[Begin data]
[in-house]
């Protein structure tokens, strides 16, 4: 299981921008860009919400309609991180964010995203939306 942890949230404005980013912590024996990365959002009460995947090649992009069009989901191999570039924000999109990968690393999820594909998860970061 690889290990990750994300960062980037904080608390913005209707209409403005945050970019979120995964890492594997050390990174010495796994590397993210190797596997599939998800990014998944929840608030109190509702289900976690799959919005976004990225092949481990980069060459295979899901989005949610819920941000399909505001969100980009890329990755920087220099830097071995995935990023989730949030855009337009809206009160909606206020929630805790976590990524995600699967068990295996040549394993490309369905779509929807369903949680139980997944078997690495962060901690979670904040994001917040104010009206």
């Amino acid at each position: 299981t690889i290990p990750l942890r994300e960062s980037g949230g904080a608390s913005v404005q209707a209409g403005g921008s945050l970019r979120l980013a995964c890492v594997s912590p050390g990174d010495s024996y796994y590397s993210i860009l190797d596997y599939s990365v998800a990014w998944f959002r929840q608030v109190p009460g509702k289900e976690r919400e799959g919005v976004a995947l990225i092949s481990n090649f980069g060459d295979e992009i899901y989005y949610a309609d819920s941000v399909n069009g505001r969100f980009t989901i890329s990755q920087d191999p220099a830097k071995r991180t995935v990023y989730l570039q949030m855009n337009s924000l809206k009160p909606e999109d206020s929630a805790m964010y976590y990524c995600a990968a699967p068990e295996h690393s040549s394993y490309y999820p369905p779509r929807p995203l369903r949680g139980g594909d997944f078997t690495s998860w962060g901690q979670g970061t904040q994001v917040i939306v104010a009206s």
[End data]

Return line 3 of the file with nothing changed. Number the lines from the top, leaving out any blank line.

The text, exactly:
């Amino acid at each position: 299981t690889i290990p990750l942890r994300e960062s980037g949230g904080a608390s913005v404005q209707a209409g403005g921008s945050l970019r979120l980013a995964c890492v594997s912590p050390g990174d010495s024996y796994y590397s993210i860009l190797d596997y599939s990365v998800a990014w998944f959002r929840q608030v109190p009460g509702k289900e976690r919400e799959g919005v976004a995947l990225i092949s481990n090649f980069g060459d295979e992009i899901y989005y949610a309609d819920s941000v399909n069009g505001r969100f980009t989901i890329s990755q920087d191999p220099a830097k071995r991180t995935v990023y989730l570039q949030m855009n337009s924000l809206k009160p909606e999109d206020s929630a805790m964010y976590y990524c995600a990968a699967p068990e295996h690393s040549s394993y490309y999820p369905p779509r929807p995203l369903r949680g139980g594909d997944f078997t690495s998860w962060g901690q979670g970061t904040q994001v917040i939306v104010a009206s």